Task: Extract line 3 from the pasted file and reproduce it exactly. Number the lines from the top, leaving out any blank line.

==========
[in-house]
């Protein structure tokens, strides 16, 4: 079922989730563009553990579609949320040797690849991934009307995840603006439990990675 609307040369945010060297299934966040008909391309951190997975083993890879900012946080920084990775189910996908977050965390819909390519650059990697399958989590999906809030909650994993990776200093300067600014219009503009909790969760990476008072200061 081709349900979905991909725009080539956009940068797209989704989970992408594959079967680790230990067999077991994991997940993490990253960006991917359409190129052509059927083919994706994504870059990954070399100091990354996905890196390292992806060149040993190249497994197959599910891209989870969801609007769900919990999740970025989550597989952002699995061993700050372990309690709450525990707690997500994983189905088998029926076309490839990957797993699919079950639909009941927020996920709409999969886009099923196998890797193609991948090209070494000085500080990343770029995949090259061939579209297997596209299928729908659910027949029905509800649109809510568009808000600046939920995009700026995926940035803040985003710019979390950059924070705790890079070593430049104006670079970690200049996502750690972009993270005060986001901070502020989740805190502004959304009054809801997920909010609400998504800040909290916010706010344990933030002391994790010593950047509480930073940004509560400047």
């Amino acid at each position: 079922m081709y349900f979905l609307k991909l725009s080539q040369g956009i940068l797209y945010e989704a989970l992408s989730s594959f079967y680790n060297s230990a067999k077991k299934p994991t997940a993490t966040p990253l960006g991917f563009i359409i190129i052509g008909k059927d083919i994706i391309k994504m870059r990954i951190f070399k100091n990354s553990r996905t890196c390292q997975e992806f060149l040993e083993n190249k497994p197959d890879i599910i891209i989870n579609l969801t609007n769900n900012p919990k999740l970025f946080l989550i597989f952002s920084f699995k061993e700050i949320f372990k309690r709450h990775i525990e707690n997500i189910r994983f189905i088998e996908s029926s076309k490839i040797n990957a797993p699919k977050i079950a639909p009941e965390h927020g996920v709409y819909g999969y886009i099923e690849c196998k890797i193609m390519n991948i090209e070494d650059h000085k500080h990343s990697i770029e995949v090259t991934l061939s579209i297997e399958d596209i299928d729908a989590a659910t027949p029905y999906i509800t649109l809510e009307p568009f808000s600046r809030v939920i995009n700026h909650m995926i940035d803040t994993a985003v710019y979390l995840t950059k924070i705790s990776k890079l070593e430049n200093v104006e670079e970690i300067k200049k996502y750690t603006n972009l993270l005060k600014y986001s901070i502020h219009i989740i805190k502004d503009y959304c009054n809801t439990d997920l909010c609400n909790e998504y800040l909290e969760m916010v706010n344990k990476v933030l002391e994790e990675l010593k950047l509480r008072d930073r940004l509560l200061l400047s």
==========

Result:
């Amino acid at each position: 079922m081709y349900f979905l609307k991909l725009s080539q040369g956009i940068l797209y945010e989704a989970l992408s989730s594959f079967y680790n060297s230990a067999k077991k299934p994991t997940a993490t966040p990253l960006g991917f563009i359409i190129i052509g008909k059927d083919i994706i391309k994504m870059r990954i951190f070399k100091n990354s553990r996905t890196c390292q997975e992806f060149l040993e083993n190249k497994p197959d890879i599910i891209i989870n579609l969801t609007n769900n900012p919990k999740l970025f946080l989550i597989f952002s920084f699995k061993e700050i949320f372990k309690r709450h990775i525990e707690n997500i189910r994983f189905i088998e996908s029926s076309k490839i040797n990957a797993p699919k977050i079950a639909p009941e965390h927020g996920v709409y819909g999969y886009i099923e690849c196998k890797i193609m390519n991948i090209e070494d650059h000085k500080h990343s990697i770029e995949v090259t991934l061939s579209i297997e399958d596209i299928d729908a989590a659910t027949p029905y999906i509800t649109l809510e009307p568009f808000s600046r809030v939920i995009n700026h909650m995926i940035d803040t994993a985003v710019y979390l995840t950059k924070i705790s990776k890079l070593e430049n200093v104006e670079e970690i300067k200049k996502y750690t603006n972009l993270l005060k600014y986001s901070i502020h219009i989740i805190k502004d503009y959304c009054n809801t439990d997920l909010c609400n909790e998504y800040l909290e969760m916010v706010n344990k990476v933030l002391e994790e990675l010593k950047l509480r008072d930073r940004l509560l200061l400047s």